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  • The Development Of Acquired Chiari I Malformation Following Lumboperitoneal Shunting In Patients with Idiopathic Intracranial Hypertension.

    Final Number:
    1393

    Authors:
    John M. McGregor MD; Ammar Shaikhouni MD; Susan Bell RN MS CNRN CNP

    Study Design:
    Other

    Subject Category:

    Meeting: Congress of Neurological Surgeons 2014 Annual Meeting

    Introduction: Lumboperitoneal (LP) shunting has been used as a treatment option for cerebrospinal fluid (CSF) diversion in the setting of patients with pseudotumor cerebri also known as idiopathic intracranial hypertension (IIH). One of the potential complications with the procedure is the development of an acquired Chiari malformation, type I (CM).

    Methods: A retrospective chart review of adult patients diagnosed with IIH who underwent an initial CSF shunt diversion surgery from from 2003 - 2008 was performed. We reviewed the incidence of acquired Chiari malformation in 35 consecutive patients who received lumboperitoneal shunts as part of their management. All had preoperative imaging showing normal anatomy at the foramen magnum with no evidence of cerebellar tonsilar descent.

    Results: Ten of the 35 (29%) patients developed CM following shunt placement. Time to onset varied between 3 months and 6.5 years. Seven patients underwent further surgeries (range 1 to 14). Three patients did not. Five patients (14%) underwent sub occipital decompressions from 4 months to 4.7 years following radiographic diagnosis.

    Conclusions: CSF diversion in patients with IIH is associated with a known potential for revision surgery. LP shunting is known to be a risk factor for development of CM. In our current small series, the incidence of radiographic CM was 29%. The incidence of symptomatic CM requiring suboccipital decompression was 14%. These figures should be taken into account when recommending CSF diversion in this patient population.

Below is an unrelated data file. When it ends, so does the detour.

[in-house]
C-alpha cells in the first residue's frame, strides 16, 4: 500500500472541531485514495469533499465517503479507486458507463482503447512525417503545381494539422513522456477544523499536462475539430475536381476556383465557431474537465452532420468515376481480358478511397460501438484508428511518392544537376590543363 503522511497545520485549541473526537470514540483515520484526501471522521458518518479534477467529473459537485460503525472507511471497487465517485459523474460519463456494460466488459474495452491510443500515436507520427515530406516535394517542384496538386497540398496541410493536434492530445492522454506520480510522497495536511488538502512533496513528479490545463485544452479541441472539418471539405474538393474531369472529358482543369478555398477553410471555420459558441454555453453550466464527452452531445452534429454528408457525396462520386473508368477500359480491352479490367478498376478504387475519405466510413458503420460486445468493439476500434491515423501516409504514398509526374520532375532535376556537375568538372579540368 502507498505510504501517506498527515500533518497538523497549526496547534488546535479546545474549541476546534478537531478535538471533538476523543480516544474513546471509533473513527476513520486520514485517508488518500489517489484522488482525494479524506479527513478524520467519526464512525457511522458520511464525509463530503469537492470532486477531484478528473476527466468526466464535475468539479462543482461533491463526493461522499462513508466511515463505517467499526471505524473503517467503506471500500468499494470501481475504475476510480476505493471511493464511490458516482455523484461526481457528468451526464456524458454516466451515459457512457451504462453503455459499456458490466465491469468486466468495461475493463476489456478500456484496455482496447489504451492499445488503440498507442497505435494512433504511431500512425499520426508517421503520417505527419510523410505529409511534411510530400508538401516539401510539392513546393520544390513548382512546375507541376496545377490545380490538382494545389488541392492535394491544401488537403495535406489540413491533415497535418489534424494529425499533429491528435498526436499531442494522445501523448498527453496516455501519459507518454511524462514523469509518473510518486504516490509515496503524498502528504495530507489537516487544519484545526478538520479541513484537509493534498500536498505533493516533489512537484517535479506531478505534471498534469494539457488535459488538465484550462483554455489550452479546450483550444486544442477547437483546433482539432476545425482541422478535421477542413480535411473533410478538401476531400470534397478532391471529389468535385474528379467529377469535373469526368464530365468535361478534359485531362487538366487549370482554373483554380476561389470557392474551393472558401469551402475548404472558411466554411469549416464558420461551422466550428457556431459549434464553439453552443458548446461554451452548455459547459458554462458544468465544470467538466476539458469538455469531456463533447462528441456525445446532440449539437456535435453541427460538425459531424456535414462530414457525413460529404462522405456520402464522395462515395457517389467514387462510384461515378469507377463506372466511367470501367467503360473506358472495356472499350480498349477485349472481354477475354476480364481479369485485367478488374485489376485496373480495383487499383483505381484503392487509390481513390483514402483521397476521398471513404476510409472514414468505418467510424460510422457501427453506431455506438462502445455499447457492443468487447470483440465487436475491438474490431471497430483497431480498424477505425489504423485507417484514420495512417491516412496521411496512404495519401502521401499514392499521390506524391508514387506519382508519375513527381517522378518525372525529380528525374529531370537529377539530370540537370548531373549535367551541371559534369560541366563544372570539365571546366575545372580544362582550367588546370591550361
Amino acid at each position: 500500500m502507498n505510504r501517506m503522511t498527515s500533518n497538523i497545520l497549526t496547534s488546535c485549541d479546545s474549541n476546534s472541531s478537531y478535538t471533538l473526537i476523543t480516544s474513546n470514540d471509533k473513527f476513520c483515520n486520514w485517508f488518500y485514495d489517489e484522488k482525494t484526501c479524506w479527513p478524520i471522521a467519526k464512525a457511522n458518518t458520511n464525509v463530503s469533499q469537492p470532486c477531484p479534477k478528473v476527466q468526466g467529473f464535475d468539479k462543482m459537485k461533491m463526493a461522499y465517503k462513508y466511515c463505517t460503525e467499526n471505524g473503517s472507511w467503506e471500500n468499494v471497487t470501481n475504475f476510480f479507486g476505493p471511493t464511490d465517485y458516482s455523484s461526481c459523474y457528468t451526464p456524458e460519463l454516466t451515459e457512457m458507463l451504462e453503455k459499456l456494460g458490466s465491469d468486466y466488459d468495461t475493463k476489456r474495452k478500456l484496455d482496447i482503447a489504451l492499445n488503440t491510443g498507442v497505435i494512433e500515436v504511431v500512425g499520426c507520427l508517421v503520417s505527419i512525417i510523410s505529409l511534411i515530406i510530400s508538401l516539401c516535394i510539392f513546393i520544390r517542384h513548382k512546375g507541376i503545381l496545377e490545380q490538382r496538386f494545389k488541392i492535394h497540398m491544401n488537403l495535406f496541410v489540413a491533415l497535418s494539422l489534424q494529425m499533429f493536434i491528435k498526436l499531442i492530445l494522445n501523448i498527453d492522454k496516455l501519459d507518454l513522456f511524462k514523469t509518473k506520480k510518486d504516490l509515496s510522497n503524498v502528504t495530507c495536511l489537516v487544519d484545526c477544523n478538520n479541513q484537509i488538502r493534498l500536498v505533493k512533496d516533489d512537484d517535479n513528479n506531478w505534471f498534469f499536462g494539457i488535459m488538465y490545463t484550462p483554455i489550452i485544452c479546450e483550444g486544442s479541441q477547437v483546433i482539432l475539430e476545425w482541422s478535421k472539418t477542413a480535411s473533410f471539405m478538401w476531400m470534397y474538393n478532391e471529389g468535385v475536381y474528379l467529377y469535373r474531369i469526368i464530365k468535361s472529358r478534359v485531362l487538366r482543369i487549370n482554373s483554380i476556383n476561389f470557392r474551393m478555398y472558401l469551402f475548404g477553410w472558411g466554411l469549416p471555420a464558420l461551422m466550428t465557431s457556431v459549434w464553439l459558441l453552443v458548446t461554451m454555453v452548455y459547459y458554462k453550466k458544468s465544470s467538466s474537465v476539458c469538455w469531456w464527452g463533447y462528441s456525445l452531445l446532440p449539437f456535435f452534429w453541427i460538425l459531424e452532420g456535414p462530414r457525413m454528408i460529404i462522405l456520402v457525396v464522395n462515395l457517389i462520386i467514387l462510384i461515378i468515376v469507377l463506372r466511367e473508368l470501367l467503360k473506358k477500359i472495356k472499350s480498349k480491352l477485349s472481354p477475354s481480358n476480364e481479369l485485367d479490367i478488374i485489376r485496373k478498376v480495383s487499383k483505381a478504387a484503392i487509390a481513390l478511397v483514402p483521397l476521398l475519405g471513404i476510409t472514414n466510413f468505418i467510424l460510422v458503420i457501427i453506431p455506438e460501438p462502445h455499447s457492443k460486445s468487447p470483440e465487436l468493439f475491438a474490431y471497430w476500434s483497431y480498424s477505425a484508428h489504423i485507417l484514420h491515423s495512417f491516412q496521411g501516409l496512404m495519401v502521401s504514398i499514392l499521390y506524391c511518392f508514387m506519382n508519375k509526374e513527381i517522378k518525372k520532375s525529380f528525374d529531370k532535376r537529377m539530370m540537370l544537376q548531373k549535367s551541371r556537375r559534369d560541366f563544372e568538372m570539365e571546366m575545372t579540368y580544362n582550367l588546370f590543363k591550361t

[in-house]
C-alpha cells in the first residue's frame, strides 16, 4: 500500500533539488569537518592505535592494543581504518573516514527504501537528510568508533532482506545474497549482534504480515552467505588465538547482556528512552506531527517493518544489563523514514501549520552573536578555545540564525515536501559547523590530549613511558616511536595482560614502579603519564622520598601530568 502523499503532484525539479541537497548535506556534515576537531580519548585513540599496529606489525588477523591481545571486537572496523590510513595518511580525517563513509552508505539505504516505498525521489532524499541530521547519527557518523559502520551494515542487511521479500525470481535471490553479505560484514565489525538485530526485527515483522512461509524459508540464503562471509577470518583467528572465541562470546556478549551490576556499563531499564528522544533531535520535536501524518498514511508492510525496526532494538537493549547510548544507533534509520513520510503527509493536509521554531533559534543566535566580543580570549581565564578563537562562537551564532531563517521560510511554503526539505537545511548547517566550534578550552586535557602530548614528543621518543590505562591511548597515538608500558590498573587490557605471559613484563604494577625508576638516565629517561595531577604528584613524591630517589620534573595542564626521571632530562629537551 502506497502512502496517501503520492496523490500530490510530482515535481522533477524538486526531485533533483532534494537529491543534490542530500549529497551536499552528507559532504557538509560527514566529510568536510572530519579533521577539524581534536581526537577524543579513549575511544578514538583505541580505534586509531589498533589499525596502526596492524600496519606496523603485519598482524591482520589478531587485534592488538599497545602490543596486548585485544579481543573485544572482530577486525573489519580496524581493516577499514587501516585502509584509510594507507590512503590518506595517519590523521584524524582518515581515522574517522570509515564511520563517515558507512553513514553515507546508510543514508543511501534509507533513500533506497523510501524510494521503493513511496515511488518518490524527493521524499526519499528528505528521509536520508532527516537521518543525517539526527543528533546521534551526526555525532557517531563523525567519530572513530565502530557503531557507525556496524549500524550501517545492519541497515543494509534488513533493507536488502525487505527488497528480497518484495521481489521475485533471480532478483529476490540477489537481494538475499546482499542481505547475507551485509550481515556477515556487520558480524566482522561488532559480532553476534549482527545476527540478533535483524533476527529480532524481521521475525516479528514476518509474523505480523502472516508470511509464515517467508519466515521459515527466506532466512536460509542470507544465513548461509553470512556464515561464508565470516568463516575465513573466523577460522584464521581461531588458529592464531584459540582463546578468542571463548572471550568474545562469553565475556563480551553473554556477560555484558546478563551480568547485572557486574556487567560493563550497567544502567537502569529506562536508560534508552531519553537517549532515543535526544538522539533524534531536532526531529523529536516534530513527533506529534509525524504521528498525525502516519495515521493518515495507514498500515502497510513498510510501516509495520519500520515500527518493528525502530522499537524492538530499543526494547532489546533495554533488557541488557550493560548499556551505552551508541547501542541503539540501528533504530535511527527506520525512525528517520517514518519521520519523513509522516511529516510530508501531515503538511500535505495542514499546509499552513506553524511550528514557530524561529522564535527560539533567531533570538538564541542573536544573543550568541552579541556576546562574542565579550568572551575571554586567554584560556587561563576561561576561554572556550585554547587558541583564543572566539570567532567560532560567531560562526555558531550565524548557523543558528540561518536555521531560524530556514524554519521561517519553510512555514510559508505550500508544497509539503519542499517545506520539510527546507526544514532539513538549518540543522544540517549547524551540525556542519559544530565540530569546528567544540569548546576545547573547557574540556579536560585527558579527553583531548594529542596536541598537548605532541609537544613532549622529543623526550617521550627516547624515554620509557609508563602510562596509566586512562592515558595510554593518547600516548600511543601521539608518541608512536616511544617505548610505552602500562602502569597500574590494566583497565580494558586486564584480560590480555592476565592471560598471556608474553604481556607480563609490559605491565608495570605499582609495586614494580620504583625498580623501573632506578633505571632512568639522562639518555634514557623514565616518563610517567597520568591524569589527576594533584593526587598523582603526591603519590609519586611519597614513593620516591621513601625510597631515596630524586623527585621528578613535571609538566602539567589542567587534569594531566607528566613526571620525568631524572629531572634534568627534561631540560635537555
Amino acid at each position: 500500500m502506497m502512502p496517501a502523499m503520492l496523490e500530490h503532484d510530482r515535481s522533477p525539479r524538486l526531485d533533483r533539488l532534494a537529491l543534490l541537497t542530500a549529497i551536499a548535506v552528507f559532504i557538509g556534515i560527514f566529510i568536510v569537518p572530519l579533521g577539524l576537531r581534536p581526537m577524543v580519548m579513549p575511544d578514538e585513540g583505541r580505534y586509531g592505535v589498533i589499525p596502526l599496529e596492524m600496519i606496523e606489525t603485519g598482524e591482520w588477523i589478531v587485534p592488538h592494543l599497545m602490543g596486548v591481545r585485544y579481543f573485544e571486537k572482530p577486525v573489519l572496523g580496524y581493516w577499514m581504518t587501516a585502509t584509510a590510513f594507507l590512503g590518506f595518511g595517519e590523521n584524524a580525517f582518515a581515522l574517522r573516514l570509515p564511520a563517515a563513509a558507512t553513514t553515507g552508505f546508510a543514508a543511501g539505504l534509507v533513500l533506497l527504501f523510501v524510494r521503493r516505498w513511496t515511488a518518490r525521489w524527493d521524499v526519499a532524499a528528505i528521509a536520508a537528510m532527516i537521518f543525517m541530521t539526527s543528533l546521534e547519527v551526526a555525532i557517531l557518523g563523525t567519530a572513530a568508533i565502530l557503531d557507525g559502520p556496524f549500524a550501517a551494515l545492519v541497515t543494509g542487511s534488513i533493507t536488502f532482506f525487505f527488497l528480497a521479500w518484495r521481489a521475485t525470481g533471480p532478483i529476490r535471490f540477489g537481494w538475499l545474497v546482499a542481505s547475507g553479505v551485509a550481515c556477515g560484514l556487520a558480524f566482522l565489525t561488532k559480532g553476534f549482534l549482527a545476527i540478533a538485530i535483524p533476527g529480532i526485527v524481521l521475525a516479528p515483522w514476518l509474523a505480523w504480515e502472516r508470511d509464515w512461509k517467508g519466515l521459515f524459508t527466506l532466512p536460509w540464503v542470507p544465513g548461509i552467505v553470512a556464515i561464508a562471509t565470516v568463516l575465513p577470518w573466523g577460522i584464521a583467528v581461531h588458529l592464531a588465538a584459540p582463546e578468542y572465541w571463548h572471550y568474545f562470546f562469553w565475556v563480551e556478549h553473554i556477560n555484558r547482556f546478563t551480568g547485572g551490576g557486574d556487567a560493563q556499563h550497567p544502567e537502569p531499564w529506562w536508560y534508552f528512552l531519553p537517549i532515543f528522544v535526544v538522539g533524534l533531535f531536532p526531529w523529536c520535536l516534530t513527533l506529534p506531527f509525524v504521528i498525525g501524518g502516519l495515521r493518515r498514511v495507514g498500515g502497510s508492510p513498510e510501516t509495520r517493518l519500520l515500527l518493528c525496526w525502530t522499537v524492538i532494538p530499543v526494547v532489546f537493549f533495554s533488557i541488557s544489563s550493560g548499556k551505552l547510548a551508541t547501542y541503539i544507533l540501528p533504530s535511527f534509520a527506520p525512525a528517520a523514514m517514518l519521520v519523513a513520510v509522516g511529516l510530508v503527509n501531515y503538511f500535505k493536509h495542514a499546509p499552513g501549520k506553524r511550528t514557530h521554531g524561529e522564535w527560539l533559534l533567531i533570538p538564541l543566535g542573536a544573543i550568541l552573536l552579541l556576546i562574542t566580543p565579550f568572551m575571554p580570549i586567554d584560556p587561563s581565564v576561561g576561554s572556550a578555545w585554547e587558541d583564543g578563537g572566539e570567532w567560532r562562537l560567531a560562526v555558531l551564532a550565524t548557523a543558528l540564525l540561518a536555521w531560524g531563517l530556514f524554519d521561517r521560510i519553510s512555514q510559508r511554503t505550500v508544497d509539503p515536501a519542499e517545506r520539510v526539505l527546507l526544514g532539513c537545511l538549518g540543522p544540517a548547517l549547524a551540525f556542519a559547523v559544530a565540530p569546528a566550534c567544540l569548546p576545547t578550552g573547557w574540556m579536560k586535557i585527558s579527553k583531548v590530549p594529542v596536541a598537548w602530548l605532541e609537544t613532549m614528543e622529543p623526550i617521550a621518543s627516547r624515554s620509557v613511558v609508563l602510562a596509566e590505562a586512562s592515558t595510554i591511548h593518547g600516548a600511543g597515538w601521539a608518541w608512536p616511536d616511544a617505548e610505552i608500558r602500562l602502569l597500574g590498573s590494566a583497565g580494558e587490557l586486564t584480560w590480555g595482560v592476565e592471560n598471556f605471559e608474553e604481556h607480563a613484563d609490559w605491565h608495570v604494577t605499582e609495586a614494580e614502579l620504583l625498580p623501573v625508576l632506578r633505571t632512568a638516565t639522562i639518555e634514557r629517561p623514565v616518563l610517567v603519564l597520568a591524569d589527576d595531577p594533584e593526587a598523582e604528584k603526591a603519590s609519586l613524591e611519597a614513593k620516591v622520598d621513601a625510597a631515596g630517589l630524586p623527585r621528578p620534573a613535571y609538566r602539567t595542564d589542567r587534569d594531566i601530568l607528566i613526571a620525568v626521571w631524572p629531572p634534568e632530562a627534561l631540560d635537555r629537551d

Patient Care: We hope to provide a measure of the risk for acquired Chiari malformation in patients undergoing LP shunts for IIH.

    Learning Objectives: By the conclusion of this session, participants should be able to: 1) Describe the importance of potential development of the acquired Chiari malformation in patients with IIH treated with LP shunting

    References: Chumas, PD et al (1993). Tonsillar herniation: The rule rather than the exception after lumboperitoneal shunting in the pediatric population. Journal of Neurosurgery, 78(4), 568-573. Payner, TD et al (1994). Acquired chiari malformations:Incidence, diagnosis, and management. Neurosurgery, 34(3), 429-434. Wang, VY et al (2007). Complications of lumboperitoneal shunts. Neurosurgery, 60(6), 1045-1048. McGirt MJ, et al. (2004) Cerebrospinal fluid shunt placement for pseudotumor cerebri-associated intractable headache: predictors of treatment response and an analysis of long-term outcomes. J Neurosurg. 101(4):627-32.

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